ODIE Bridges Hip-Hop, R&B, Pop and Afrobeat on Debut Album ‘Analogue’

The talented 21-year-old creates his own genre in debut album ‘Analogue’, and chronicles the realities of growing up.

Nigerian-Canadian musician ODIE is bridging the musical gap between hip-hop, R&B, pop and Afrobeat on his debut album Analogue. The album chronicles everything he has felt and the questions he has about himself.

Analogue is ODIE’s coming of age story in which he channels Afrobeat pioneer Fela Kuti and Kid Cudi. The album is minimalist, cohesive and full of his soft vocals, lyrical conviction (as a nod to Kid Cudi), and percussion.

From the bopping percussion and catchy hook of ‘Faith’ that’ll make you tap your foot, to the smooth vocals and easy guitar riff of ‘North Face’ (an OVO-cosigned single), there is a song to please every mood.

The whole album is a very self-reflective and calm portrayal of the realities of trying to figure out what’s next. “One day I would feel something and I would make a song and finish it in 30 minutes”, ODIE explained, but some songs didn’t come so naturally, as ‘In My Head’ took close to two years to complete. It was the first song he wrote for the album, but was the last to finish because it didn’t originally sound how he had intended. The talented artist sees the song as the process of him growing... it wasn’t ready until he was.

The 10 track album follows a series of very strong singles released on SoundCloud, and the 21-year-old pinpoints the collaboration between Dan Black and Kid Cudi in 2010 with ‘Symphonies’, as the moment he was inspired to make music. “That song expressed so many different emotions for me. The combination of Kid Cudi and Dan Black and being able to take two elements and still have the energy and the expression that hip-hop does was so crazy to me.”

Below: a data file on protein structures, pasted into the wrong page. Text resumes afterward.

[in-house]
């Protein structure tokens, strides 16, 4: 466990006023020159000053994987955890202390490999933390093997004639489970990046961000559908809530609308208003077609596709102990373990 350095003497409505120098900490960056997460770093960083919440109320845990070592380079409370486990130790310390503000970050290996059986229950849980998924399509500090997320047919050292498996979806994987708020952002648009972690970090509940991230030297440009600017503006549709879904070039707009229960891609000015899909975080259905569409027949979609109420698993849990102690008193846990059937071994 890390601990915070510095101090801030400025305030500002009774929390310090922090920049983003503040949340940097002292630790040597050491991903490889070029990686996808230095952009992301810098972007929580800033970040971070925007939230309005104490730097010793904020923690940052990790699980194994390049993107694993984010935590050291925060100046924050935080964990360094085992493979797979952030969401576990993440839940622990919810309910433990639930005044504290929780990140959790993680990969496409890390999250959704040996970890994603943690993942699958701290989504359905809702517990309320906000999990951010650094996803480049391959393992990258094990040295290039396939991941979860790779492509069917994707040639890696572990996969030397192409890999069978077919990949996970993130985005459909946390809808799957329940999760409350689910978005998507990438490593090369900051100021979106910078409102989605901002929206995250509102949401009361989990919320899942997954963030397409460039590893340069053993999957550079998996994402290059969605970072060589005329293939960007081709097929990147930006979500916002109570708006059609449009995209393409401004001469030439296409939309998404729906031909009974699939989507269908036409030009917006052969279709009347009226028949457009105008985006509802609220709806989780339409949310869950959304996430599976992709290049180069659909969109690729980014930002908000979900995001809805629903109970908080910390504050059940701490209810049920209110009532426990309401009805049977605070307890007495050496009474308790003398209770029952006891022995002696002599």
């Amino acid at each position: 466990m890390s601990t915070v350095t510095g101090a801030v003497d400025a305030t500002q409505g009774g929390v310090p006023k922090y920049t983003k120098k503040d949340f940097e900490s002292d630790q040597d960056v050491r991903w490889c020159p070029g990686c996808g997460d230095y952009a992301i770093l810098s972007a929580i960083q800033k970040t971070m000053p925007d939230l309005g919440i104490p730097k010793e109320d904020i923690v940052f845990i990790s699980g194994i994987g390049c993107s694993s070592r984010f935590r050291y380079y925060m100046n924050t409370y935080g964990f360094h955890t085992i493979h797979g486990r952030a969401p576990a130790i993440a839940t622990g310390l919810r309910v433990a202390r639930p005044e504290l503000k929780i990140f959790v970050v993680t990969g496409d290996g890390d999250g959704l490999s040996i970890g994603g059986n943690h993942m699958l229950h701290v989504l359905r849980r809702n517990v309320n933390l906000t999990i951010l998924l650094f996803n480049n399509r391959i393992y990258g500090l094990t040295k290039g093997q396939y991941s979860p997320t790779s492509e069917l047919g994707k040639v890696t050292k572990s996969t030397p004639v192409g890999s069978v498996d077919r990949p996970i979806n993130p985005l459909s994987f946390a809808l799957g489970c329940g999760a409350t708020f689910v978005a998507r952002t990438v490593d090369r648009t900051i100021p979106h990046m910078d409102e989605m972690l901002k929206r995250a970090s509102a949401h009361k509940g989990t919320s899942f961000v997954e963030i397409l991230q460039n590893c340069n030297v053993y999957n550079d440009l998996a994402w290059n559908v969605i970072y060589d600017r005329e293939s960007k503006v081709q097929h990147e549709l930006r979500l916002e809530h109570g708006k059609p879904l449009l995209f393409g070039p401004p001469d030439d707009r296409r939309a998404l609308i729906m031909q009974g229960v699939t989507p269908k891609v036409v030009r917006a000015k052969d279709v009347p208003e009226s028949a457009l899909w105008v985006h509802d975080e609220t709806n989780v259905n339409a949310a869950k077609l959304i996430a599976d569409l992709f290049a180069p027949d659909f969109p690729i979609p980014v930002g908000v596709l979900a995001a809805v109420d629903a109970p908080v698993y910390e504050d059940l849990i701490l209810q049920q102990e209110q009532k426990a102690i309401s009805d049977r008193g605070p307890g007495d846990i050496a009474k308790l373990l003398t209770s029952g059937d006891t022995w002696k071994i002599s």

According to ODIE, Kid Cudi was the first black artist he listened to who was “genre-bending”, and is where he gets his inspiration for blending genres. ODIE borrows Cudi’s pitter-patter rhyming, but takes it further to make it his own. At times he adds harmonie to create an airy depth to the album.

As a product of Scarborough, Toronto, ODIE says he was able to create his own sense of identity by being surrounded by so many people who simultaneously have pride in their culture, along with being open to other cultures at the same time. The album had major input from his collective Unite, consisting of highschool friends Yaqob and Chris who have helped ODIE create his unique blended sound. “The idea is we're not trying to limit ourselves, we just want to be able to express everything.”

Listen to the album below and keep an eye out for ODIE, because this is just the beginning.

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